■ BY SUE ERWIN
As of press time, the Boca Grande Sea Turtle Association reported 207 Caretta caretta (loggerhead) turtle nests on the island. There were 203 reported false crawls (when a turtle comes up onto the beach but does not lay a nest).
Red tide is still being detected around the island, particularly at the north end, but patrollers are reporting less levels of respiratory irritation this week.
Red tide increases the likelihood of strandings of both live and dead sea turtles.
If a turtle is rescued in time, it is possible for it to be rehabbed, but it takes quite a while for the toxins to leave their system – sometimes up to two months.
Signs that a sea turtle has been impacted by red tide include swimming in circles, muscle twitching, jerky body movements and/or lethargy.
So far, the island has not experienced a sea turtle stranding related to the red tide, although there was a dead turtle found on Friday June 1 on Zone 1 which appeared to be from a shark attack.
If you come across a sea turtle that is stranded or dead, or if you see someone disturbing a nest or turtle, call the Florida Fish and Wildlife Conservation Commission (FWC) at 888-404-FWCC.
Remember to take your trash with you when visiting the beach and fill in any holes in the sand. The holes can hinder a nesting sea turtle’s ability to lay her eggs at a safe area on the beach.
All beach furniture should be removed at night. Turtles may become trapped in furniture and get stuck in holes on the beach.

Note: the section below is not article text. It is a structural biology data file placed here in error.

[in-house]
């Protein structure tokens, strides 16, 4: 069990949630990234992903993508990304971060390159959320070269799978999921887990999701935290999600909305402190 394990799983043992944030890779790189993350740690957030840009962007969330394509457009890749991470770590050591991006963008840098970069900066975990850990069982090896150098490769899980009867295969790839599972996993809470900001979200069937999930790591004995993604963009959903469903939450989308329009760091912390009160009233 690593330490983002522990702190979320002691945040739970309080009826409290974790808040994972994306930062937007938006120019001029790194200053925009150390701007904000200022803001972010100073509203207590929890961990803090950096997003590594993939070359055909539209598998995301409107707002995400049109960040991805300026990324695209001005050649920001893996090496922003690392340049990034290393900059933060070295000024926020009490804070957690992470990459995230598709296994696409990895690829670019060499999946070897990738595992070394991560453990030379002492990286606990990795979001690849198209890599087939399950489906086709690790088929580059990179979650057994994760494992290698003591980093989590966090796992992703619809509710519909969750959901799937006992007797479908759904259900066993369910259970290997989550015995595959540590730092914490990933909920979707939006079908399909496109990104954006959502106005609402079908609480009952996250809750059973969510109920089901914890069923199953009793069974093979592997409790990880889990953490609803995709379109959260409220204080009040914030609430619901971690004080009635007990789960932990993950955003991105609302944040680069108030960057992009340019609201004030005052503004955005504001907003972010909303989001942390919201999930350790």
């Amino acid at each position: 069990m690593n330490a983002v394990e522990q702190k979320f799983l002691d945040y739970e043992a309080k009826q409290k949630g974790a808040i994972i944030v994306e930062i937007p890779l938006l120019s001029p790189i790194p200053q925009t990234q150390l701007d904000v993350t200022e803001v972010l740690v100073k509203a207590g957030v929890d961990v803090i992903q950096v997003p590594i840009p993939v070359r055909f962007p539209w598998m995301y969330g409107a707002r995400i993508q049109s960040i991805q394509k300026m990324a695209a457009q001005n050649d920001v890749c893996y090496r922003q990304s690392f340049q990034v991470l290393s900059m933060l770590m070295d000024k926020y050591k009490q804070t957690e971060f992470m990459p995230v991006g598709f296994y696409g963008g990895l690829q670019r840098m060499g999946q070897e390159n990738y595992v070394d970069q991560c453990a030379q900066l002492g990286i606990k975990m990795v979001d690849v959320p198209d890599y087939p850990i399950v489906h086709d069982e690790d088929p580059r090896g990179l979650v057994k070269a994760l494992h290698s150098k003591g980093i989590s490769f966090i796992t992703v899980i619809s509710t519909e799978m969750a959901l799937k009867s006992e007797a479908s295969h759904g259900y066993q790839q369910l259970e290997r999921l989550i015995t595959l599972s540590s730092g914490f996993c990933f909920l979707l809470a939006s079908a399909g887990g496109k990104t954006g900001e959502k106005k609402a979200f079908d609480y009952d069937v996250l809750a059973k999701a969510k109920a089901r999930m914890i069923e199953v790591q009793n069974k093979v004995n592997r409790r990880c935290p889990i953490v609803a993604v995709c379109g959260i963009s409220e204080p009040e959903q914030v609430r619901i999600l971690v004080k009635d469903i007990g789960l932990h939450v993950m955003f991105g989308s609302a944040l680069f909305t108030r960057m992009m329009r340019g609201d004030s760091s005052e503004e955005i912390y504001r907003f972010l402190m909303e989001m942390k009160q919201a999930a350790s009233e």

Bright lighting can misdirect and disturb nesting sea turtles and their hatchlings, so beachgoers should avoid using flashlights or cellphones at night. Turning out lights or closing curtains and shades in buildings along the beach after dark will ensure nesting turtles are not disturbed as they come ashore, and hatchlings will not become disoriented when they emerge from their nests.
Florida’s beachfront residents and visitors taking these actions will help conserve the loggerhead, leatherback and green sea turtles that nest on the state’s coastlines.
Wherever you are, other ways to help sea turtles include properly disposing of fishing line to avoid entanglements and reporting those that are sick, injured, entangled or dead to the FWC’s Wildlife Alert Hotline at 888-404-FWCC.
Go to MyFWC.com/SeaTurtle for more information on Florida’s sea turtles. If you’re interested in being part of the turtle patrol program, send an email to email@example.com or search for the organization on Facebook.